My husband trusts me – especially if I’m at home…. sitting down…. doing something like balancing the checkbook. Add motion to the equation and he starts to get concerned. He has requested I not go out riding my bike by myself. He doesn’t want me to go knee boarding, even though the rest of the family is doing it. And he really doesn’t want me to go scuba diving with him. But he has to let me out of the house once in a while. Poor man, he works long days, so it is useful to let me help with a few things.
Like getting the new freezer home. There was a melt-down going on in the old one, so I purchased a new one online late in the evening. Delivery, for a fee, would have kept us waiting two business days and a weekend. I decided I could go get it in the old “sometimes-needs-a-jump-start-with-a-screw-driver-on-the-some-thing-or-other” truck.
One of the first things I noticed upon entering the pick-up zone, was a notice admonishing customers to securely tie down their purchases for transport. Having not thought to bring rope, I called the persevering husband to ask if he thought the freezer would travel safely without it. He simply asked if the tailgate was up. I truthfully answered with a “yes.” I would take the back roads on the 40 minute drive home. He said that would be fine.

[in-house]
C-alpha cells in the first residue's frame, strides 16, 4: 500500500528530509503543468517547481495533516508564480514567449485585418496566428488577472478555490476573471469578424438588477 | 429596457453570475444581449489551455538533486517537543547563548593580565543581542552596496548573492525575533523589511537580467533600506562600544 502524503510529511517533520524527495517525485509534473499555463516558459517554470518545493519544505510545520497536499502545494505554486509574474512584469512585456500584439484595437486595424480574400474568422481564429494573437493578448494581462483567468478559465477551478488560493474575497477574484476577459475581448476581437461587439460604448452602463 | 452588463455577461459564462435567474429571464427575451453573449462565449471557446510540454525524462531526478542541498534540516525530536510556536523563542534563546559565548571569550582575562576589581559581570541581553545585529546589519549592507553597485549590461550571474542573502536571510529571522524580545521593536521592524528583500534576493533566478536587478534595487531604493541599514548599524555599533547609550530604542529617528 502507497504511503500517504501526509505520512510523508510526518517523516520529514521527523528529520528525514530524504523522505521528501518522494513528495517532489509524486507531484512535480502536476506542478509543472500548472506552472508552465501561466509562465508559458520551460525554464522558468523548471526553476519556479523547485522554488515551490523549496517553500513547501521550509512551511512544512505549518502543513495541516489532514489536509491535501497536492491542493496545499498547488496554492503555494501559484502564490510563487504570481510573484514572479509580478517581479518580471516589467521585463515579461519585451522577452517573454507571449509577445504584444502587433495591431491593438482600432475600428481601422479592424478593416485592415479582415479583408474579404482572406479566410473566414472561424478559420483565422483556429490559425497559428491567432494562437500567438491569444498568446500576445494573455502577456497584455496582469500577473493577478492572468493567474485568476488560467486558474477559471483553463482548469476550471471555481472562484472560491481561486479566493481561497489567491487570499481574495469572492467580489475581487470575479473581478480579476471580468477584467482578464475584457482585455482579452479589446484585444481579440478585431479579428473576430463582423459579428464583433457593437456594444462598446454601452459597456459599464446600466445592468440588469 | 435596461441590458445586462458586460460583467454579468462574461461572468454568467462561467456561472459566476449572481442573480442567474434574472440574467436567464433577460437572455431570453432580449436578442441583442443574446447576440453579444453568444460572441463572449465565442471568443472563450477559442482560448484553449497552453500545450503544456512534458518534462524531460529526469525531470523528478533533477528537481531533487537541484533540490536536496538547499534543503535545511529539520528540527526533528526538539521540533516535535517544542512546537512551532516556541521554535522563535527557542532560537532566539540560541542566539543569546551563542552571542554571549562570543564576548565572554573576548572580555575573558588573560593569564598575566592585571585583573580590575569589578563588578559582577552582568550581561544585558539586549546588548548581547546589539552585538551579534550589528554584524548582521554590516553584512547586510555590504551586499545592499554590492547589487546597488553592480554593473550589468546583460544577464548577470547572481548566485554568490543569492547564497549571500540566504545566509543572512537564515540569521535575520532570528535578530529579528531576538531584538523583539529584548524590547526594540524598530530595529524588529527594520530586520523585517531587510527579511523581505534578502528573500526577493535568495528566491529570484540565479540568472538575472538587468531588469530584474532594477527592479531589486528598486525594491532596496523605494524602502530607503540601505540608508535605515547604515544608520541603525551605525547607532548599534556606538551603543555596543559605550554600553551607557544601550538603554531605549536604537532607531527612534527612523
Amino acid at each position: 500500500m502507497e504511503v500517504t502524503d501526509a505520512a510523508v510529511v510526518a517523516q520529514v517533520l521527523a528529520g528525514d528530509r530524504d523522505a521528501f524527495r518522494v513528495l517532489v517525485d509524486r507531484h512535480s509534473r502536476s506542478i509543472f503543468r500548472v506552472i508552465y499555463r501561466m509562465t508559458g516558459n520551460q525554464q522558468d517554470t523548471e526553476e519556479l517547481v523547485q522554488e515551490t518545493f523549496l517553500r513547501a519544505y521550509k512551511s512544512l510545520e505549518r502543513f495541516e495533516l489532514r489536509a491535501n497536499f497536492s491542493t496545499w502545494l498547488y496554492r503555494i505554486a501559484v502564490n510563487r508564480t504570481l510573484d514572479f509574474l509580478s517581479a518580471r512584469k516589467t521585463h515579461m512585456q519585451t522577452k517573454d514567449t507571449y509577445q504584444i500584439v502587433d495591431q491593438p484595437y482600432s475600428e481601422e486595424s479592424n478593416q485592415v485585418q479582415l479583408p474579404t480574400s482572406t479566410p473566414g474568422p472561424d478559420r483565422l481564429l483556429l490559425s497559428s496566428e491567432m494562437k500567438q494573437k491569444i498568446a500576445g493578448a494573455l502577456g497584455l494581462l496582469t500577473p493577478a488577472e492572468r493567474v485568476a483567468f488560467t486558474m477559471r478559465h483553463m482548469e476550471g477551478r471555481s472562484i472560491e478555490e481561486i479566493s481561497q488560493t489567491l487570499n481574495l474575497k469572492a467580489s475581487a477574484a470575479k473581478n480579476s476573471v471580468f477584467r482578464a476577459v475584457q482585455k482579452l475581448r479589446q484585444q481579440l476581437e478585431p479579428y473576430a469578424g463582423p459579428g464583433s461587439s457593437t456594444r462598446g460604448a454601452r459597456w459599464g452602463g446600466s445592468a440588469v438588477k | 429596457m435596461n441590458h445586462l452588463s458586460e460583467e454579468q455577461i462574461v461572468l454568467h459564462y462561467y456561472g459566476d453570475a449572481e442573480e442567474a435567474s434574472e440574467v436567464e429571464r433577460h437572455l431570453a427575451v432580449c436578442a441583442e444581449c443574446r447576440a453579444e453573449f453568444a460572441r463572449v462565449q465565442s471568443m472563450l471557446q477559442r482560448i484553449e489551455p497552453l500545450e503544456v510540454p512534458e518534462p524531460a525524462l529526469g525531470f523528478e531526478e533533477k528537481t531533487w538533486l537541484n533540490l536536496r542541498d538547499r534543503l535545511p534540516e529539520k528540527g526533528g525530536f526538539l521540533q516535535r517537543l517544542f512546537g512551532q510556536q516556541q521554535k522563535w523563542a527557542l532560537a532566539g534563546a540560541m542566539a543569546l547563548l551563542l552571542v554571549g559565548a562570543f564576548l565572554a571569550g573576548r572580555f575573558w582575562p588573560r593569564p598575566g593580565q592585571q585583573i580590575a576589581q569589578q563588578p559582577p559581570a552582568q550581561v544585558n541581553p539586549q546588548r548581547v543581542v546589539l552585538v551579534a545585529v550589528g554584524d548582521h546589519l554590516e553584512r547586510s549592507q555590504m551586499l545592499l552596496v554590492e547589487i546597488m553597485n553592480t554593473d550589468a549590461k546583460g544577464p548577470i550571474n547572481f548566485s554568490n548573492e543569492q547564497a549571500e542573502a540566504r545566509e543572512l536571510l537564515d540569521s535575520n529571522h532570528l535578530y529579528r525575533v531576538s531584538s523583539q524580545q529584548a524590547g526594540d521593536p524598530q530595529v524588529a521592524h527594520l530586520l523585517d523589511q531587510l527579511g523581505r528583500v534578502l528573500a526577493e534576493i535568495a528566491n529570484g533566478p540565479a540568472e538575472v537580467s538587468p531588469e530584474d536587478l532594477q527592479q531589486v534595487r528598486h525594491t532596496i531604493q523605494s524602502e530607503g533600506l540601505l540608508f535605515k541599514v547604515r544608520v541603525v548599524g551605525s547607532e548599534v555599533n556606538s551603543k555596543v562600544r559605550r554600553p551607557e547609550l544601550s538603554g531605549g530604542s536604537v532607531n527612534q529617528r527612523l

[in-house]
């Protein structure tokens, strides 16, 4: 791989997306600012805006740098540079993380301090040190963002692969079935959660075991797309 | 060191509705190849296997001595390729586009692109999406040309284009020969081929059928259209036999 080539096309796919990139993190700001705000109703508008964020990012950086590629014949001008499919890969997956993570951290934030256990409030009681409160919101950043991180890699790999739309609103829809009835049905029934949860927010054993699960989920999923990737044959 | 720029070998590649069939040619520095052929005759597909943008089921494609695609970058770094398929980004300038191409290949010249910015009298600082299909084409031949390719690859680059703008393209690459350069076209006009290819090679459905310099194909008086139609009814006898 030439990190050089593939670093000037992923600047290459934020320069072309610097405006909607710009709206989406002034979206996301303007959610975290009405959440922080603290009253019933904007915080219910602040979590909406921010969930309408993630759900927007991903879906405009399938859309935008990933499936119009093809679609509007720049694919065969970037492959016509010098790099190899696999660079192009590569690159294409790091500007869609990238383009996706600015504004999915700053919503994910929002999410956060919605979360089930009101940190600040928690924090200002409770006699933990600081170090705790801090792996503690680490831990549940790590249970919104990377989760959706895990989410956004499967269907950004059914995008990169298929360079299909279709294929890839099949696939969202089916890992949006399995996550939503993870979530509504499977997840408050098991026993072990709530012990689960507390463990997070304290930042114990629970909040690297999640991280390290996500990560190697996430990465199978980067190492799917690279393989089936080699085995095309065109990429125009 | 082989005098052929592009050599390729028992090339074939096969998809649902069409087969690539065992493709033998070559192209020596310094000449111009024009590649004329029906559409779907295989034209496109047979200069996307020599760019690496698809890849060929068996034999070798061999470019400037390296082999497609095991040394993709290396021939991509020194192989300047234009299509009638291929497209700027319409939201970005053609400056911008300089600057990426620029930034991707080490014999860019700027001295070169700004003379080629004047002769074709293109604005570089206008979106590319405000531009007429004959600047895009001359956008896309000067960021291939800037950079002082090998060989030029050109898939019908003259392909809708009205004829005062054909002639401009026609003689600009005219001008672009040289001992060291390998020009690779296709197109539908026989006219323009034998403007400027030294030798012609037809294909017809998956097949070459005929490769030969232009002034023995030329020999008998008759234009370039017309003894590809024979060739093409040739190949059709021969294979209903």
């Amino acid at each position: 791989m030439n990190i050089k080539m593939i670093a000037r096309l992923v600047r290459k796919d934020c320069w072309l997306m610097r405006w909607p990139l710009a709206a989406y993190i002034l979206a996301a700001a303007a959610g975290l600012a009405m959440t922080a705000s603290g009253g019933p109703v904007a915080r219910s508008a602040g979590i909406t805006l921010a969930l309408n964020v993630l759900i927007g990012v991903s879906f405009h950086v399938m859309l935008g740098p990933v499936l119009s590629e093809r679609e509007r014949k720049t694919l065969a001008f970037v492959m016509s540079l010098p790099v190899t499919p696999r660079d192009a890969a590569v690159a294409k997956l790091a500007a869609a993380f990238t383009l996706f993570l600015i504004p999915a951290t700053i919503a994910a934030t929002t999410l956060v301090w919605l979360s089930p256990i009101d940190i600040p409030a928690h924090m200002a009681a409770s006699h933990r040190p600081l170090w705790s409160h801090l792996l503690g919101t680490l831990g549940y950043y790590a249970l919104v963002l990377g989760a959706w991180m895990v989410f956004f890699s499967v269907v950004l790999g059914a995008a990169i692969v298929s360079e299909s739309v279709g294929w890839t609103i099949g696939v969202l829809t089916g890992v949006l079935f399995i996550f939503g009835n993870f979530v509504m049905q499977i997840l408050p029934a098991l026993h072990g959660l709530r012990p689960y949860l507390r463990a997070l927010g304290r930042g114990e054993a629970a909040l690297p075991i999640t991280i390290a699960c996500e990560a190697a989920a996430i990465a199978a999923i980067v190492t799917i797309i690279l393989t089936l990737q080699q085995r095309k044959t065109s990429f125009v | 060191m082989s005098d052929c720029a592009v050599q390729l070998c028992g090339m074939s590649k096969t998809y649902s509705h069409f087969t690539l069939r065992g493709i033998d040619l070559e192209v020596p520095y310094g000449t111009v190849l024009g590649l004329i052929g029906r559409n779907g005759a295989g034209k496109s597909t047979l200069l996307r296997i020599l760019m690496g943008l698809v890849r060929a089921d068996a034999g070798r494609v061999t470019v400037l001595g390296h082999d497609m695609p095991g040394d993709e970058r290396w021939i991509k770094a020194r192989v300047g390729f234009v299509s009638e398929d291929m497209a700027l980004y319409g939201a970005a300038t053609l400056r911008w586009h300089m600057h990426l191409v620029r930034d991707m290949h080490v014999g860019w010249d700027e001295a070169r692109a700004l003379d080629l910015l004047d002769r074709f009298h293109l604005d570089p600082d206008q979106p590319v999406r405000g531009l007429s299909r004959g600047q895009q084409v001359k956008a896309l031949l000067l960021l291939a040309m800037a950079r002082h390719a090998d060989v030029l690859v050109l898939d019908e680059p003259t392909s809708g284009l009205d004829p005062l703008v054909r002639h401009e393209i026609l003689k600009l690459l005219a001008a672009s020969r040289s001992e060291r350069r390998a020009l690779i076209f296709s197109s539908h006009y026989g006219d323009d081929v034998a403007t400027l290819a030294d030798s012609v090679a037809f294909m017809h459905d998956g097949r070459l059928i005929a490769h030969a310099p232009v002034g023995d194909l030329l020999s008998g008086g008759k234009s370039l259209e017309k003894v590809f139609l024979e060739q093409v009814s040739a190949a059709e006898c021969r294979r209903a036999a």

Thirty seconds later, he called back. In the slightly panicked tone of someone trying to pre-determine all possible outcomes, he asked, “Is the freezer in the truck?”
“The tailgate needs to be up WHEN the freezer is in the truck.”
Well, yes, I had thought of that, but I knew he had everyone’s best interests in mind.
On the way home I called my dad, who agreed to come help the girls (16, 18, 21) and I unload the freezer. He brought his moving dolly and knowledge of box cutters. By the time I had returned from putting my purse in the house, he and the girls had the big box out of the truck bed. We could only find an ancient box cutter, but he was doing such a good job with it, that I declined to have a turn. He seemed relieved. (It would not have even occurred to me to use a box cutter.) However, when it was time to use the dolly, I stepped up. My dad is in very good shape, but I didn’t want him to hurt himself. Surely, I could assist.
As it turns out, Dad and I don’t speak the same “let’s-move-a-heavy-object-with-a-moving-dolly” language. After some loving consternation on his part, and many helpful comments from the crowd, we managed to put the freezer down without flattening my dad. When it was time to move the other freezer, I was ready again, but he politely pleaded with his eyes while smilingly suggesting, “Why don’t we let (16 year old daughter) do it instead?” She made it look easy, but I’m suspicious.
Now, days after everything has been transferred to the new freezer, I hear bits and pieces of the kids texting each other. A whisper of “Are you keeping an eye on Mom?” or a blatant, “How long are you leaving her home by herself?” I don’t know what all the fuss is about.